- Curling: The player holds down the B Button, which causes a power meter to increase and decrease, before flicking the Wii Remote right at the moment the desired power level is reached to launch a stone down the ice. If the stone needs to coast further, the player shakes the Wii Remote to sweep the ice in front of the stone.
- Figure skating: The player uses the Nunchuk's analog stick to skate along a predetermined course, while shaking the Wii Remote to execute tricks at certain points.
- Football (soccer): The player uses the Nunchuk's analog stick to move a player, buttons to pass to or control teammates and Wii Remote gestures to pass and shoot.
- Kart racing: The player holds the Wii Remote sideways as if it were a steering wheel and tilts it to steer while using the number buttons as pedals.
- Snowboard cross: The player points the Wii Remote at the lower part of the screen to accelerate down the slopes, while twisting it left or right to steer and being careful not to over-turn and wipe out.
- Supercross: Controls are similar to that of go-kart racing, but the player can also shake the Wii Remote to execute tricks or roll it backward or forwards to make a good landing after a jump.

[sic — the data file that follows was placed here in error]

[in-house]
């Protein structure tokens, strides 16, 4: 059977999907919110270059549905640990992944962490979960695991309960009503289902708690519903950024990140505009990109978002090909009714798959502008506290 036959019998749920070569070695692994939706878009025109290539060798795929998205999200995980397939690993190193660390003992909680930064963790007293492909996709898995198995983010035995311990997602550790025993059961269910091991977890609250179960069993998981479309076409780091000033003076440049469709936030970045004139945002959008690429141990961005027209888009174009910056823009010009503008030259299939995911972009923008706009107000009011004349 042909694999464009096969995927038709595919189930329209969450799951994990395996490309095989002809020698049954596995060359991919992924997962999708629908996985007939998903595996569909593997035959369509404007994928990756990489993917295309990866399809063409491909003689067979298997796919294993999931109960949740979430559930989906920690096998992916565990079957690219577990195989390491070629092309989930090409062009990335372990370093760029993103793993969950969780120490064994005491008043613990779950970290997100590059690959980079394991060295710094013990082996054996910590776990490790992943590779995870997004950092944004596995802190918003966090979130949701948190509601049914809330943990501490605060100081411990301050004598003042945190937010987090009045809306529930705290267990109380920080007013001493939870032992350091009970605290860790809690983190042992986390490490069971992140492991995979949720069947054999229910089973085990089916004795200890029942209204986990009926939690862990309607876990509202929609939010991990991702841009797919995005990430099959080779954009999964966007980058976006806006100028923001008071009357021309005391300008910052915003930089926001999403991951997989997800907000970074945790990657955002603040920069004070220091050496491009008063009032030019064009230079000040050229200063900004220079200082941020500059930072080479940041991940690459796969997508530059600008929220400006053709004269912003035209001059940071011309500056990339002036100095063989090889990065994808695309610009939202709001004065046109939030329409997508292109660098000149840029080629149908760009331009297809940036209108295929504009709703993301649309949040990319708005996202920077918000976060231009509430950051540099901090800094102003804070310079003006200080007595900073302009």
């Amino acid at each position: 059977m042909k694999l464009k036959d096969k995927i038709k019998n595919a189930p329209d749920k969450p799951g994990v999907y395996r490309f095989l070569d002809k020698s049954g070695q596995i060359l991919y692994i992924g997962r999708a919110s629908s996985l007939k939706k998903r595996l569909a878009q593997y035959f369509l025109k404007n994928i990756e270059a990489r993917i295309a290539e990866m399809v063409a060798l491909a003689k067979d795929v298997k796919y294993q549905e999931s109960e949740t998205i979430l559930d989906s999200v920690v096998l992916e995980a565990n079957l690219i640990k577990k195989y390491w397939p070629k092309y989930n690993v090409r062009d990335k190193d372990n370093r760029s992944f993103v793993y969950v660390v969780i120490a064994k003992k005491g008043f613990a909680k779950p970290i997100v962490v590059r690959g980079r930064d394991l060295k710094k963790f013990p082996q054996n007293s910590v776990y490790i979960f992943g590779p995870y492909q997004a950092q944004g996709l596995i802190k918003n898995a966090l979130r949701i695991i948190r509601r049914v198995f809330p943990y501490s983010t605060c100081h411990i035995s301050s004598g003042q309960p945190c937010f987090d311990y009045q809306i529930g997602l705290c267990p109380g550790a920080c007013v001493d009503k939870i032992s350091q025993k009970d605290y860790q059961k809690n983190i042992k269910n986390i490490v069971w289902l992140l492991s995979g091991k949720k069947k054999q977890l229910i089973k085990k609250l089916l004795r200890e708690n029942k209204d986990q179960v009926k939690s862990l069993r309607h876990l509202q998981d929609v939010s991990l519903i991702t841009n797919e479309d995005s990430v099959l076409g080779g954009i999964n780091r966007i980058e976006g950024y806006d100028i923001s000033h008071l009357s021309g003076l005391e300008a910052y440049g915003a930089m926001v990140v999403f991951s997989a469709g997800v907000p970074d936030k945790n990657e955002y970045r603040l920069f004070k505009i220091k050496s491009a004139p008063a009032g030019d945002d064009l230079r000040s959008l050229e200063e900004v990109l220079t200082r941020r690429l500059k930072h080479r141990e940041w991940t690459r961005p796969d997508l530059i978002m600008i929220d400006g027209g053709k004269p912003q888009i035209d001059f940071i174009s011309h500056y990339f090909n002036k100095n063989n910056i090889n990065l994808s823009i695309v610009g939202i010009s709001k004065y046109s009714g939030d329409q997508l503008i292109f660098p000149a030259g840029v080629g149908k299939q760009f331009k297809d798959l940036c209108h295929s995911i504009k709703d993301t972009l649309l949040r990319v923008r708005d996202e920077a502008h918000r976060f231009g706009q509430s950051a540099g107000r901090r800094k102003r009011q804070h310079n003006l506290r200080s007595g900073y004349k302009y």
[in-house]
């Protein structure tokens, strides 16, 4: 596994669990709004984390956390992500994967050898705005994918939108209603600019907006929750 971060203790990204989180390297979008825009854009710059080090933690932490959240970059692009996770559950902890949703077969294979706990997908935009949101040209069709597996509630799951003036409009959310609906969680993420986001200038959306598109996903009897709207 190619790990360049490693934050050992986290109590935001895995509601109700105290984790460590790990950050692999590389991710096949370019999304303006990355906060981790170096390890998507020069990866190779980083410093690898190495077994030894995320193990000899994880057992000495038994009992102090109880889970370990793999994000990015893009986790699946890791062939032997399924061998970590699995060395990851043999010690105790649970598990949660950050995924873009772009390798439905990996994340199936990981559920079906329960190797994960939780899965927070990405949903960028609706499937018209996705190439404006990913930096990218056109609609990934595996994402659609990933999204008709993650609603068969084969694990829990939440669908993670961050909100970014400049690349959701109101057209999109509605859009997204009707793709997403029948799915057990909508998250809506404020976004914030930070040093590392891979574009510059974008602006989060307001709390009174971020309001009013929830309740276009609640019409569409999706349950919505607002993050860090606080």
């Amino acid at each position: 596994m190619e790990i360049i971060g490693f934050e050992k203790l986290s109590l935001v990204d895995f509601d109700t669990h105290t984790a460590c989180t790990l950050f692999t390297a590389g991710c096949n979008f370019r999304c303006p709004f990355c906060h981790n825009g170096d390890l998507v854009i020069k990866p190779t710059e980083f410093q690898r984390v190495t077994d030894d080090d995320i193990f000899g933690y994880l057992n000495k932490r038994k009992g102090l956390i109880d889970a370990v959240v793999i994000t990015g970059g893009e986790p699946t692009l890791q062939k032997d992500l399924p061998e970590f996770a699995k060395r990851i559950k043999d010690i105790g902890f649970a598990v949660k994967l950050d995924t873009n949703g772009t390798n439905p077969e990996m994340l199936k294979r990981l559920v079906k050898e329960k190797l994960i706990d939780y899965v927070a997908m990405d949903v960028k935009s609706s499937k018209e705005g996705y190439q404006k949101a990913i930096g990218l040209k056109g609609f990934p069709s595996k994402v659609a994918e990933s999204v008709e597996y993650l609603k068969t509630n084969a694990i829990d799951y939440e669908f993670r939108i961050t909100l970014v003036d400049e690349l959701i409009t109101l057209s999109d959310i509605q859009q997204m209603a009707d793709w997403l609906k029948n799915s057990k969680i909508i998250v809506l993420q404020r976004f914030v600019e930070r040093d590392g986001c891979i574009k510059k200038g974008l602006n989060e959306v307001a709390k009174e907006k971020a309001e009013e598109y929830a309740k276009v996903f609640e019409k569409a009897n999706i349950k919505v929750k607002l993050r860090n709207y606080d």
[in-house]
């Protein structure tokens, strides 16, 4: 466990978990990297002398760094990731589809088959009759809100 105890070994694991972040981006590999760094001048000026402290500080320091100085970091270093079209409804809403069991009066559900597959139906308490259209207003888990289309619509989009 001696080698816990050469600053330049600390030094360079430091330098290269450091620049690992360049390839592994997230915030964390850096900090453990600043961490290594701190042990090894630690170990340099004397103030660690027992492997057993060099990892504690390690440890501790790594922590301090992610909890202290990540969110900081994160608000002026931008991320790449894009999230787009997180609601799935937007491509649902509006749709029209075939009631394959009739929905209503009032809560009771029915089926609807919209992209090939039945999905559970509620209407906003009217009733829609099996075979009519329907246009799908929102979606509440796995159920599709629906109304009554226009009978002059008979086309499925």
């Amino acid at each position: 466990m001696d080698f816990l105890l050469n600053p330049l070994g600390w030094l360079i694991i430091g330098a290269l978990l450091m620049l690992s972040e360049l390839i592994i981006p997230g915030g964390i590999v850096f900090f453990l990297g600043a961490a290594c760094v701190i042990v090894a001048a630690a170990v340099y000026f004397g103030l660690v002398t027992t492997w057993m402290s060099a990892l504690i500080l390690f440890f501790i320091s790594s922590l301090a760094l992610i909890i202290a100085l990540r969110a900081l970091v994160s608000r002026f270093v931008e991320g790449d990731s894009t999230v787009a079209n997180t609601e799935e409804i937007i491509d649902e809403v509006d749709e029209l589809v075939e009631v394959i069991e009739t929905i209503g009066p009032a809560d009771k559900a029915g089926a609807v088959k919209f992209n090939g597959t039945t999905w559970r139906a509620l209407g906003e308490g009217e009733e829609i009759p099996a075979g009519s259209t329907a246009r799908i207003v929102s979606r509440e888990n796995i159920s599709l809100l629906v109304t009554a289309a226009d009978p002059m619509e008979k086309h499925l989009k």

In spite of the poor critical reception, the game has reportedly sold well. Hudson Soft, the publisher of the game, announced it sold 2 million units of Deca Sports since launch. Deca Sports was nominated for "Worst Game Everyone Played" by GameSpot in its 2008 video game awards.
The game eventually spawned a trilogy on the Wii and three spin-offs on different platforms, but the two sequels that followed the original title failed to repeat its commercial success.
Deca Sports 2 (Deca Sporta 2 in Japan, Sports Island 2 in Europe) was developed and published by Hudson Soft for the Wii. The game was released in Japan on April 16, 2009, in Europe on May 15, 2009 and in North America on September 29, 2009. The game has ten sports: Downhill Skiing, Bocce Ball, Tennis, Ice hockey, Kendo, Darts, Dodgeball, Speed Skating, Synchronized swimming and Motorcycle Racing. Three of the ten sports, ice hockey, speed skating and mogul skiing, coincidentally were in the 2010 Winter Olympics set to take place in Vancouver, Canada several months after the game's release. Unlike the original title, this sequel allows players to create players and teams, and utilizes the Nunchuk's motion sensor. GameSpot gave it 4.0/10, citing awkward controls and shallow gameplay. IGN gave it a 5.3/10. Metacritic gave it a 49 out of 100.